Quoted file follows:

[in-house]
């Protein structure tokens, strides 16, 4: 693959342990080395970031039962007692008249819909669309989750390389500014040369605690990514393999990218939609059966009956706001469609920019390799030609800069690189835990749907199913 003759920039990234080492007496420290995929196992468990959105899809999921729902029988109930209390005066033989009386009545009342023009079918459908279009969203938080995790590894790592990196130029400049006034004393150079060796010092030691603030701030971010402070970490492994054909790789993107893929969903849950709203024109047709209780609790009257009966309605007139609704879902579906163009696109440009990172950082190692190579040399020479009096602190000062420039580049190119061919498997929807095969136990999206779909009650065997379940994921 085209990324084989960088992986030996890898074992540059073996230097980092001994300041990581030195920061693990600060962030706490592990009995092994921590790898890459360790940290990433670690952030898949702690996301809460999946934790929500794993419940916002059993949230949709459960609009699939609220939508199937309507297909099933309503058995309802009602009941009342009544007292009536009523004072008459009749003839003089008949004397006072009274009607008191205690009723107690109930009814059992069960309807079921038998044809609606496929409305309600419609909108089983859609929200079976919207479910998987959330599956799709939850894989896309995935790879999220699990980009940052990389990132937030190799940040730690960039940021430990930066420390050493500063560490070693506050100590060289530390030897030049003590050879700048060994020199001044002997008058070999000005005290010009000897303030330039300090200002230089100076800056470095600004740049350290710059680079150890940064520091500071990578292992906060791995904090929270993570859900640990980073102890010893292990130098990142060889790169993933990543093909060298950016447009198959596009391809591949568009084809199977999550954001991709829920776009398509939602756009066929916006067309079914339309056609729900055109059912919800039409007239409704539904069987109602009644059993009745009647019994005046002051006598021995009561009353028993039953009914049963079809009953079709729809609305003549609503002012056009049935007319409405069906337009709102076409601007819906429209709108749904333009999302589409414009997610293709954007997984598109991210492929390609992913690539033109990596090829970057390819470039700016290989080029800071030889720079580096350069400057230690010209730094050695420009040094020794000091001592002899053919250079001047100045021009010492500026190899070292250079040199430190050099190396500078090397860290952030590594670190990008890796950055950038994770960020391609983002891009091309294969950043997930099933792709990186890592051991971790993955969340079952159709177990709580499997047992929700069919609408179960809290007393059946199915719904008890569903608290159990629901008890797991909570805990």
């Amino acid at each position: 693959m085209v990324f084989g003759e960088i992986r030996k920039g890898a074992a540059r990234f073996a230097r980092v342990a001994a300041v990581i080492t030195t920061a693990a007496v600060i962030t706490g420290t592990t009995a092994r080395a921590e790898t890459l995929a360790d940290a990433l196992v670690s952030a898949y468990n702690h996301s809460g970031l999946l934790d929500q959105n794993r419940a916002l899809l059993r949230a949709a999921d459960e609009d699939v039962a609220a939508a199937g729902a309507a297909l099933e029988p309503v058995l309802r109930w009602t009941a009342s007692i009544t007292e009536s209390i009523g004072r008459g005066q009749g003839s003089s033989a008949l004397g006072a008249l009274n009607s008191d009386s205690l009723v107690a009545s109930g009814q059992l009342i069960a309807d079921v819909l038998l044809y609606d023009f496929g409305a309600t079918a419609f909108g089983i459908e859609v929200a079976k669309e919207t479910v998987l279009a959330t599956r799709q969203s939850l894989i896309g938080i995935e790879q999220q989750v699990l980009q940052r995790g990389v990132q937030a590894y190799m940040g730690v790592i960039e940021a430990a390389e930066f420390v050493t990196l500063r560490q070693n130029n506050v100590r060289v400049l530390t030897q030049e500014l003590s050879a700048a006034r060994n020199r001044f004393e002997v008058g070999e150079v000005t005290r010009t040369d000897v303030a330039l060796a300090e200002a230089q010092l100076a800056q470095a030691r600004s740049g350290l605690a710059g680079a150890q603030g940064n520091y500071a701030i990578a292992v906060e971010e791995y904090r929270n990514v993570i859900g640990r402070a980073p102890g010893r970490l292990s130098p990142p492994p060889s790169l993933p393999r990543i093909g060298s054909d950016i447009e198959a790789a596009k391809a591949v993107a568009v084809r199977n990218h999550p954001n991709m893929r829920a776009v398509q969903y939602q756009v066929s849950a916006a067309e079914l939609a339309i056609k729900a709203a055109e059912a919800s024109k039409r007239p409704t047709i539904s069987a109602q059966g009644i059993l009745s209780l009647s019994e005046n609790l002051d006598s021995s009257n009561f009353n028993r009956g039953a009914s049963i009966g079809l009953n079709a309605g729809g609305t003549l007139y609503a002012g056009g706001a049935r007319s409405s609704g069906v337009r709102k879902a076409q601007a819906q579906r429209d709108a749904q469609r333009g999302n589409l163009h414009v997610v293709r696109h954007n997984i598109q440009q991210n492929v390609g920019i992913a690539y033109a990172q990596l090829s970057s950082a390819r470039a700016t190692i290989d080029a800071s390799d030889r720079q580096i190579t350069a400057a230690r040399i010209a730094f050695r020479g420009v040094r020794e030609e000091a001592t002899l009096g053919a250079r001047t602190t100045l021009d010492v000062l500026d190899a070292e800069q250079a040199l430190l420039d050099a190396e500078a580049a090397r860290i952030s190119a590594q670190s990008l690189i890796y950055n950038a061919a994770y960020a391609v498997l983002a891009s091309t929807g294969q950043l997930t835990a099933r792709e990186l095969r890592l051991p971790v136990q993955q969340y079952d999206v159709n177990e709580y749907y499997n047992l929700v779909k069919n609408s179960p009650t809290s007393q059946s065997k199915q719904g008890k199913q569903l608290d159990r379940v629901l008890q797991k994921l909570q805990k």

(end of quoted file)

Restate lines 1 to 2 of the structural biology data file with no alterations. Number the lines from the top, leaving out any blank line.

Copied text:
[in-house]
């Protein structure tokens, strides 16, 4: 693959342990080395970031039962007692008249819909669309989750390389500014040369605690990514393999990218939609059966009956706001469609920019390799030609800069690189835990749907199913 003759920039990234080492007496420290995929196992468990959105899809999921729902029988109930209390005066033989009386009545009342023009079918459908279009969203938080995790590894790592990196130029400049006034004393150079060796010092030691603030701030971010402070970490492994054909790789993107893929969903849950709203024109047709209780609790009257009966309605007139609704879902579906163009696109440009990172950082190692190579040399020479009096602190000062420039580049190119061919498997929807095969136990999206779909009650065997379940994921 085209990324084989960088992986030996890898074992540059073996230097980092001994300041990581030195920061693990600060962030706490592990009995092994921590790898890459360790940290990433670690952030898949702690996301809460999946934790929500794993419940916002059993949230949709459960609009699939609220939508199937309507297909099933309503058995309802009602009941009342009544007292009536009523004072008459009749003839003089008949004397006072009274009607008191205690009723107690109930009814059992069960309807079921038998044809609606496929409305309600419609909108089983859609929200079976919207479910998987959330599956799709939850894989896309995935790879999220699990980009940052990389990132937030190799940040730690960039940021430990930066420390050493500063560490070693506050100590060289530390030897030049003590050879700048060994020199001044002997008058070999000005005290010009000897303030330039300090200002230089100076800056470095600004740049350290710059680079150890940064520091500071990578292992906060791995904090929270993570859900640990980073102890010893292990130098990142060889790169993933990543093909060298950016447009198959596009391809591949568009084809199977999550954001991709829920776009398509939602756009066929916006067309079914339309056609729900055109059912919800039409007239409704539904069987109602009644059993009745009647019994005046002051006598021995009561009353028993039953009914049963079809009953079709729809609305003549609503002012056009049935007319409405069906337009709102076409601007819906429209709108749904333009999302589409414009997610293709954007997984598109991210492929390609992913690539033109990596090829970057390819470039700016290989080029800071030889720079580096350069400057230690010209730094050695420009040094020794000091001592002899053919250079001047100045021009010492500026190899070292250079040199430190050099190396500078090397860290952030590594670190990008890796950055950038994770960020391609983002891009091309294969950043997930099933792709990186890592051991971790993955969340079952159709177990709580499997047992929700069919609408179960809290007393059946199915719904008890569903608290159990629901008890797991909570805990």